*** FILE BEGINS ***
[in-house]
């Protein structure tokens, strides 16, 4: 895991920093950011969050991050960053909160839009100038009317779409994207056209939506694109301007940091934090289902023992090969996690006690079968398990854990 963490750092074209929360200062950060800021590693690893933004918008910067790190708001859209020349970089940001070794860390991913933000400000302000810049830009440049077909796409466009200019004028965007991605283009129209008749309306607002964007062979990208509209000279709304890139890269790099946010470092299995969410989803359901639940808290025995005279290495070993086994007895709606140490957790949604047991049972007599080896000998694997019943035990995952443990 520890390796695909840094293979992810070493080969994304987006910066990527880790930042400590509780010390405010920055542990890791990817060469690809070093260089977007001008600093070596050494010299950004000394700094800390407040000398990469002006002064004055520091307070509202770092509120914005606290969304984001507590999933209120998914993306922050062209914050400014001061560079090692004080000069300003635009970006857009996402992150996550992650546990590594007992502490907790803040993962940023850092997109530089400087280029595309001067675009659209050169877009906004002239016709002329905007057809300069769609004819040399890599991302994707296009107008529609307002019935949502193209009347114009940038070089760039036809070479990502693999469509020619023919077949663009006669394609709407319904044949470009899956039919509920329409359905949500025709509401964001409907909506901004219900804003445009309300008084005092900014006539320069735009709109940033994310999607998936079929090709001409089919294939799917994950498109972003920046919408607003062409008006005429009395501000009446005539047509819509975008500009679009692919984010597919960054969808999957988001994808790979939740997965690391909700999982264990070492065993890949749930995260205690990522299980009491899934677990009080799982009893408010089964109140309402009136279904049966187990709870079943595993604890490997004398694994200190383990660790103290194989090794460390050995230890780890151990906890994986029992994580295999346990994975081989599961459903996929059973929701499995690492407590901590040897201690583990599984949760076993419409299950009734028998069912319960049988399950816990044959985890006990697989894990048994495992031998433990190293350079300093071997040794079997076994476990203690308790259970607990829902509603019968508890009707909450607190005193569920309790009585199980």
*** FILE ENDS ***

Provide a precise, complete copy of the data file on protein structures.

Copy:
[in-house]
């Protein structure tokens, strides 16, 4: 895991920093950011969050991050960053909160839009100038009317779409994207056209939506694109301007940091934090289902023992090969996690006690079968398990854990 963490750092074209929360200062950060800021590693690893933004918008910067790190708001859209020349970089940001070794860390991913933000400000302000810049830009440049077909796409466009200019004028965007991605283009129209008749309306607002964007062979990208509209000279709304890139890269790099946010470092299995969410989803359901639940808290025995005279290495070993086994007895709606140490957790949604047991049972007599080896000998694997019943035990995952443990 520890390796695909840094293979992810070493080969994304987006910066990527880790930042400590509780010390405010920055542990890791990817060469690809070093260089977007001008600093070596050494010299950004000394700094800390407040000398990469002006002064004055520091307070509202770092509120914005606290969304984001507590999933209120998914993306922050062209914050400014001061560079090692004080000069300003635009970006857009996402992150996550992650546990590594007992502490907790803040993962940023850092997109530089400087280029595309001067675009659209050169877009906004002239016709002329905007057809300069769609004819040399890599991302994707296009107008529609307002019935949502193209009347114009940038070089760039036809070479990502693999469509020619023919077949663009006669394609709407319904044949470009899956039919509920329409359905949500025709509401964001409907909506901004219900804003445009309300008084005092900014006539320069735009709109940033994310999607998936079929090709001409089919294939799917994950498109972003920046919408607003062409008006005429009395501000009446005539047509819509975008500009679009692919984010597919960054969808999957988001994808790979939740997965690391909700999982264990070492065993890949749930995260205690990522299980009491899934677990009080799982009893408010089964109140309402009136279904049966187990709870079943595993604890490997004398694994200190383990660790103290194989090794460390050995230890780890151990906890994986029992994580295999346990994975081989599961459903996929059973929701499995690492407590901590040897201690583990599984949760076993419409299950009734028998069912319960049988399950816990044959985890006990697989894990048994495992031998433990190293350079300093071997040794079997076994476990203690308790259970607990829902509603019968508890009707909450607190005193569920309790009585199980």